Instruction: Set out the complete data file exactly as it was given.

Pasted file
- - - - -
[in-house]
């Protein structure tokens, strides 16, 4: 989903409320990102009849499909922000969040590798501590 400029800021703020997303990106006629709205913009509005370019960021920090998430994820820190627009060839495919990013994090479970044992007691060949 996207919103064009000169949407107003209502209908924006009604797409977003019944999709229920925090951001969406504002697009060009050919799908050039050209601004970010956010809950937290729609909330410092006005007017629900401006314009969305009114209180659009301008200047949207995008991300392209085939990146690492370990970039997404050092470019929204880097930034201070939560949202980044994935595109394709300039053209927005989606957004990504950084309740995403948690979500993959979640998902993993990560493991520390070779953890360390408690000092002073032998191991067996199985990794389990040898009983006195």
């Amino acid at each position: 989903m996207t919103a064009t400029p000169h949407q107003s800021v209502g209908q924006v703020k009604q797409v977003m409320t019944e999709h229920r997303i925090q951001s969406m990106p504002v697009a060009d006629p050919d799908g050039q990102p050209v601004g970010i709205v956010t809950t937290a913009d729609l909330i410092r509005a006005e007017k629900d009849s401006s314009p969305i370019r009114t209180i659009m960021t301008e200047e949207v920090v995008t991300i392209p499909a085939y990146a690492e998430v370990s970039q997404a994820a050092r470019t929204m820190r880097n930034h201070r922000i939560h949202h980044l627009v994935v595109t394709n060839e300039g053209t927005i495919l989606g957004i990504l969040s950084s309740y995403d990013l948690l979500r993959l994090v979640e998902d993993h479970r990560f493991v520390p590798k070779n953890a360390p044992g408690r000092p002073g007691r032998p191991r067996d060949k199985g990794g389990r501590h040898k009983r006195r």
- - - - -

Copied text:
[in-house]
């Protein structure tokens, strides 16, 4: 989903409320990102009849499909922000969040590798501590 400029800021703020997303990106006629709205913009509005370019960021920090998430994820820190627009060839495919990013994090479970044992007691060949 996207919103064009000169949407107003209502209908924006009604797409977003019944999709229920925090951001969406504002697009060009050919799908050039050209601004970010956010809950937290729609909330410092006005007017629900401006314009969305009114209180659009301008200047949207995008991300392209085939990146690492370990970039997404050092470019929204880097930034201070939560949202980044994935595109394709300039053209927005989606957004990504950084309740995403948690979500993959979640998902993993990560493991520390070779953890360390408690000092002073032998191991067996199985990794389990040898009983006195």
């Amino acid at each position: 989903m996207t919103a064009t400029p000169h949407q107003s800021v209502g209908q924006v703020k009604q797409v977003m409320t019944e999709h229920r997303i925090q951001s969406m990106p504002v697009a060009d006629p050919d799908g050039q990102p050209v601004g970010i709205v956010t809950t937290a913009d729609l909330i410092r509005a006005e007017k629900d009849s401006s314009p969305i370019r009114t209180i659009m960021t301008e200047e949207v920090v995008t991300i392209p499909a085939y990146a690492e998430v370990s970039q997404a994820a050092r470019t929204m820190r880097n930034h201070r922000i939560h949202h980044l627009v994935v595109t394709n060839e300039g053209t927005i495919l989606g957004i990504l969040s950084s309740y995403d990013l948690l979500r993959l994090v979640e998902d993993h479970r990560f493991v520390p590798k070779n953890a360390p044992g408690r000092p002073g007691r032998p191991r067996d060949k199985g990794g389990r501590h040898k009983r006195r």